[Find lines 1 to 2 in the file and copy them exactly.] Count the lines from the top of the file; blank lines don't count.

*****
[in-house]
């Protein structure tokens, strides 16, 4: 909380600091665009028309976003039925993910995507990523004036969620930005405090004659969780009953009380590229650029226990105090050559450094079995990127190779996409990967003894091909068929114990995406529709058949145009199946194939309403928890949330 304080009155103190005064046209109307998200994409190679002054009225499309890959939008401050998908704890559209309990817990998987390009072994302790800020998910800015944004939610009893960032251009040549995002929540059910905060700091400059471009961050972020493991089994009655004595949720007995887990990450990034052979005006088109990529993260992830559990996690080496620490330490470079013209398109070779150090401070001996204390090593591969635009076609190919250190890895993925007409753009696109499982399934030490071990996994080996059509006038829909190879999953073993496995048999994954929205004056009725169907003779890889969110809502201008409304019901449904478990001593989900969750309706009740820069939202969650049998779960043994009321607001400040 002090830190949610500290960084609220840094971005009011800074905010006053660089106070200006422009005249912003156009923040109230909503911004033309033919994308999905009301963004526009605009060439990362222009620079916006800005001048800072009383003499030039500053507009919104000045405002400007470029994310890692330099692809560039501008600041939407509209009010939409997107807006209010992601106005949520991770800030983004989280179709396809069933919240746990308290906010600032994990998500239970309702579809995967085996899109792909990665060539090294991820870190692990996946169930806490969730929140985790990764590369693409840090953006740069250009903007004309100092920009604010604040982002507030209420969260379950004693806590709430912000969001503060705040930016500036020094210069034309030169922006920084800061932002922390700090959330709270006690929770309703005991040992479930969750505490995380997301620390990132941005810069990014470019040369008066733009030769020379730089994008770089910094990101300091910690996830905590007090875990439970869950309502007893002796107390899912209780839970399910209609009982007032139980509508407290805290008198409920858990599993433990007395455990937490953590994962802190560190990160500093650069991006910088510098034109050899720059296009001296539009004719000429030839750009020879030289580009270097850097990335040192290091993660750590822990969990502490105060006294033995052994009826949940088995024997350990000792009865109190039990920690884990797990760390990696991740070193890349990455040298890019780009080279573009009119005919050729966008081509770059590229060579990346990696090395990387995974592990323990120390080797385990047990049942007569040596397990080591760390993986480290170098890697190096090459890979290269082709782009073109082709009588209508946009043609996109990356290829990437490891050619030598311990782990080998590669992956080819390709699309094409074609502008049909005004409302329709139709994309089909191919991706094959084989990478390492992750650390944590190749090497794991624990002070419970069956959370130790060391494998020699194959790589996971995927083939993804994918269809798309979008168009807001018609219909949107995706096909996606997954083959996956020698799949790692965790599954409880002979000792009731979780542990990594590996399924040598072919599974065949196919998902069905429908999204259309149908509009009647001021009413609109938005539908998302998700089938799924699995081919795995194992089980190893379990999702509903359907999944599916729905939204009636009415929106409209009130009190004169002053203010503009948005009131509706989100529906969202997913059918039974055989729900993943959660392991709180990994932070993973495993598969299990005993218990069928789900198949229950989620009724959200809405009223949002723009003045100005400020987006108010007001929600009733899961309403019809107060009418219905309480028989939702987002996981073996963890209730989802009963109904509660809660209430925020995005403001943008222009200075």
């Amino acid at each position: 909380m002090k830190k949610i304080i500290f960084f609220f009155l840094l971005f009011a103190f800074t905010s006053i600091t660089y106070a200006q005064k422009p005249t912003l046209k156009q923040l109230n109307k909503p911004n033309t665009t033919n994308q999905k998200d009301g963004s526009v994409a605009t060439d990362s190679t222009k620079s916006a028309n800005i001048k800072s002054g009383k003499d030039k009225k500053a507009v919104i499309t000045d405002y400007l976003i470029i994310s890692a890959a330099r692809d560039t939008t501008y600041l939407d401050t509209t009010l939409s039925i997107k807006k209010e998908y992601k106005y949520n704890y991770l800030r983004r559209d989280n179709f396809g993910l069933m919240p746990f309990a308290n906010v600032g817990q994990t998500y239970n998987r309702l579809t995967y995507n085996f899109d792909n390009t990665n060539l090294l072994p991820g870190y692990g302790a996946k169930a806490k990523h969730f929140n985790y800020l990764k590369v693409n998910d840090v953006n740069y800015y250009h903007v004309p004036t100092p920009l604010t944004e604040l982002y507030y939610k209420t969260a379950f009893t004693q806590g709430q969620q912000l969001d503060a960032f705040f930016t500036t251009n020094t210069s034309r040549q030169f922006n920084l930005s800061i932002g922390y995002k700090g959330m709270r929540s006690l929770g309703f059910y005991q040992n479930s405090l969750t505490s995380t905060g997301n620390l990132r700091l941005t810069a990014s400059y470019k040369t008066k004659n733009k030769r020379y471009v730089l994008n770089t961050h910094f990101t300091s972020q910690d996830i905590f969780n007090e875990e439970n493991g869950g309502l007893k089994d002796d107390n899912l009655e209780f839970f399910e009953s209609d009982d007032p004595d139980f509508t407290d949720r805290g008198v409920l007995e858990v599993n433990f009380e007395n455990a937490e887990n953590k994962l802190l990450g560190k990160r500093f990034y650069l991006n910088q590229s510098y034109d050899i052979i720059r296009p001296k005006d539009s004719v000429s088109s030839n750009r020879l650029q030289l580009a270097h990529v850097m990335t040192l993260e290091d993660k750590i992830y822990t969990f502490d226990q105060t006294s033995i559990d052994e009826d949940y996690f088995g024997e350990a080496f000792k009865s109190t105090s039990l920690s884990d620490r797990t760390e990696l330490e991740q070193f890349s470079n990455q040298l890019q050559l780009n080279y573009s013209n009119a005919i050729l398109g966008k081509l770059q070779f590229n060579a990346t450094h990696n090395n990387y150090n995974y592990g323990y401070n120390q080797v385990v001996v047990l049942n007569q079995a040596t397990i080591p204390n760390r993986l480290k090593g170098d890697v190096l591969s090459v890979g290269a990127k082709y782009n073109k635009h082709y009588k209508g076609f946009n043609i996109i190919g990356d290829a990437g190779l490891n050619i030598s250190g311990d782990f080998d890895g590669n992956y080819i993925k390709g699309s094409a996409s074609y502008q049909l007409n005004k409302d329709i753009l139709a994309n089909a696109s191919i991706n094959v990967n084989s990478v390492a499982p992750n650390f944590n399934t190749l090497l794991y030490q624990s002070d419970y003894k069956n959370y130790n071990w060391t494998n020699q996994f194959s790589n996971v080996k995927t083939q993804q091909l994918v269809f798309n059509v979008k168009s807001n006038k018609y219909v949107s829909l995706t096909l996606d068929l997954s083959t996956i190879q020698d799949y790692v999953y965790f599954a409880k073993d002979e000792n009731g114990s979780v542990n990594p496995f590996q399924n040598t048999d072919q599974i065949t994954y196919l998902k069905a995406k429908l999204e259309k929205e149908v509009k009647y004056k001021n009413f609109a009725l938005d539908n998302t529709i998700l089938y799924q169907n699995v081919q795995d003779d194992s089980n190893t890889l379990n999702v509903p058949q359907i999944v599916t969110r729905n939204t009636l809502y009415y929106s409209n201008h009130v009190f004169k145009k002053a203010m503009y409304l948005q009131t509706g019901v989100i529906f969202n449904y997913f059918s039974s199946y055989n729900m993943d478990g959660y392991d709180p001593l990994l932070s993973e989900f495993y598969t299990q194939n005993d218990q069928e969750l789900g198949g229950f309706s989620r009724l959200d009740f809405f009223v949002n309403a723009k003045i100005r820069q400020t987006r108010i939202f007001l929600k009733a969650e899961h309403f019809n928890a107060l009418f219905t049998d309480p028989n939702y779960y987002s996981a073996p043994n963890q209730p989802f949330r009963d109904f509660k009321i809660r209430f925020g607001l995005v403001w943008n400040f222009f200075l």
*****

[in-house]
């Protein structure tokens, strides 16, 4: 909380600091665009028309976003039925993910995507990523004036969620930005405090004659969780009953009380590229650029226990105090050559450094079995990127190779996409990967003894091909068929114990995406529709058949145009199946194939309403928890949330 304080009155103190005064046209109307998200994409190679002054009225499309890959939008401050998908704890559209309990817990998987390009072994302790800020998910800015944004939610009893960032251009040549995002929540059910905060700091400059471009961050972020493991089994009655004595949720007995887990990450990034052979005006088109990529993260992830559990996690080496620490330490470079013209398109070779150090401070001996204390090593591969635009076609190919250190890895993925007409753009696109499982399934030490071990996994080996059509006038829909190879999953073993496995048999994954929205004056009725169907003779890889969110809502201008409304019901449904478990001593989900969750309706009740820069939202969650049998779960043994009321607001400040 002090830190949610500290960084609220840094971005009011800074905010006053660089106070200006422009005249912003156009923040109230909503911004033309033919994308999905009301963004526009605009060439990362222009620079916006800005001048800072009383003499030039500053507009919104000045405002400007470029994310890692330099692809560039501008600041939407509209009010939409997107807006209010992601106005949520991770800030983004989280179709396809069933919240746990308290906010600032994990998500239970309702579809995967085996899109792909990665060539090294991820870190692990996946169930806490969730929140985790990764590369693409840090953006740069250009903007004309100092920009604010604040982002507030209420969260379950004693806590709430912000969001503060705040930016500036020094210069034309030169922006920084800061932002922390700090959330709270006690929770309703005991040992479930969750505490995380997301620390990132941005810069990014470019040369008066733009030769020379730089994008770089910094990101300091910690996830905590007090875990439970869950309502007893002796107390899912209780839970399910209609009982007032139980509508407290805290008198409920858990599993433990007395455990937490953590994962802190560190990160500093650069991006910088510098034109050899720059296009001296539009004719000429030839750009020879030289580009270097850097990335040192290091993660750590822990969990502490105060006294033995052994009826949940088995024997350990000792009865109190039990920690884990797990760390990696991740070193890349990455040298890019780009080279573009009119005919050729966008081509770059590229060579990346990696090395990387995974592990323990120390080797385990047990049942007569040596397990080591760390993986480290170098890697190096090459890979290269082709782009073109082709009588209508946009043609996109990356290829990437490891050619030598311990782990080998590669992956080819390709699309094409074609502008049909005004409302329709139709994309089909191919991706094959084989990478390492992750650390944590190749090497794991624990002070419970069956959370130790060391494998020699194959790589996971995927083939993804994918269809798309979008168009807001018609219909949107995706096909996606997954083959996956020698799949790692965790599954409880002979000792009731979780542990990594590996399924040598072919599974065949196919998902069905429908999204259309149908509009009647001021009413609109938005539908998302998700089938799924699995081919795995194992089980190893379990999702509903359907999944599916729905939204009636009415929106409209009130009190004169002053203010503009948005009131509706989100529906969202997913059918039974055989729900993943959660392991709180990994932070993973495993598969299990005993218990069928789900198949229950989620009724959200809405009223949002723009003045100005400020987006108010007001929600009733899961309403019809107060009418219905309480028989939702987002996981073996963890209730989802009963109904509660809660209430925020995005403001943008222009200075």